"Remember this, Victoria, if you never remember anything else I ever say: it's not betrayal if you are betrayed first."
I sat dumbfounded as she went to her office and slammed the door. What did that mean?
She was in her office for hours. I ate some of the stew and stored the rest in the refrigerator. I sat in the living room and waited. I did not know what I was going to say to her or if she would let me say anything. Alec is particularly unforgiving. I had wondered why Jillian did not invite Kellen herself. Now I knew. Alec does not answer her phone. She lets her machine take all her calls and returns messages when and if she wants. Letters are sent back with OCCUPANT MOVED written across the top. Once Alec shuts someone out of her life, they cease to exist in her world.
I sat up when the door opened and Alec came out. We met across the bar. Our eyes met briefly and I was shocked to see the same shadows that darkened her eyes in Los Angeles. She moved around the kitchen and soon a small pan of stew was warming on the stove. She cut off a thick slice of bread and buttered it before popping it in the toaster oven.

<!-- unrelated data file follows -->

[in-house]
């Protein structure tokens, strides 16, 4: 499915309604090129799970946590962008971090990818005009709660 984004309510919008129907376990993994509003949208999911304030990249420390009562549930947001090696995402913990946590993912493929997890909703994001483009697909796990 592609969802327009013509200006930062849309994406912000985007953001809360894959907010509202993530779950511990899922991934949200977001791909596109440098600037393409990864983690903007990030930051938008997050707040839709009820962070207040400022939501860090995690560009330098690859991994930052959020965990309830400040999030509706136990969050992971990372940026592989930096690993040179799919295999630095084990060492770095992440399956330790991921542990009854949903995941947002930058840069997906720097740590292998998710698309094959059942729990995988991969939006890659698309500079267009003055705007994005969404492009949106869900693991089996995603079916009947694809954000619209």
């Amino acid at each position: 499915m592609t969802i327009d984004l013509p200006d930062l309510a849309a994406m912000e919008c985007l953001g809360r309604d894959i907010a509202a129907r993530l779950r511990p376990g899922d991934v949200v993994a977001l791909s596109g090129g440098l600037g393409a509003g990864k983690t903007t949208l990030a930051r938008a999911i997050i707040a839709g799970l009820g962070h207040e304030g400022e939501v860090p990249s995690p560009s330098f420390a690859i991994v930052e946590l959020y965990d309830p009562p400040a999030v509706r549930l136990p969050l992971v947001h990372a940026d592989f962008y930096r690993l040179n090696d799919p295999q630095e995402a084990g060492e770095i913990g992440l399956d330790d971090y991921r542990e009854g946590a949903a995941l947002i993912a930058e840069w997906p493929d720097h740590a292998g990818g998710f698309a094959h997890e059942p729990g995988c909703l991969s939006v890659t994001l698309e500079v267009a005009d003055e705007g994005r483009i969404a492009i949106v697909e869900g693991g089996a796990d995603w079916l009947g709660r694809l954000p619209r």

"It's not like they said," she whispered hoarsely. If she had been crying, it did not show on her face.
I waited for her to explain. When she continued to stir the stew absently, I asked softly, "What's not like they said?"
I was afraid to speak in a normal voice for fear that whatever fragile thread held her here with me would break. She placed the toasted bread and a bowl on a tray. She poured the stew in the bowl and carefully took the tray to the living room. She seemed small in the corner of the couch, bruised and delicate. Her slender body was tensed under the baggy clothes. This lost wounded woman was the Alec I remembered so well. I saw before that she was not the same woman I knew before, why couldn't I see that she was free of the dark shadows?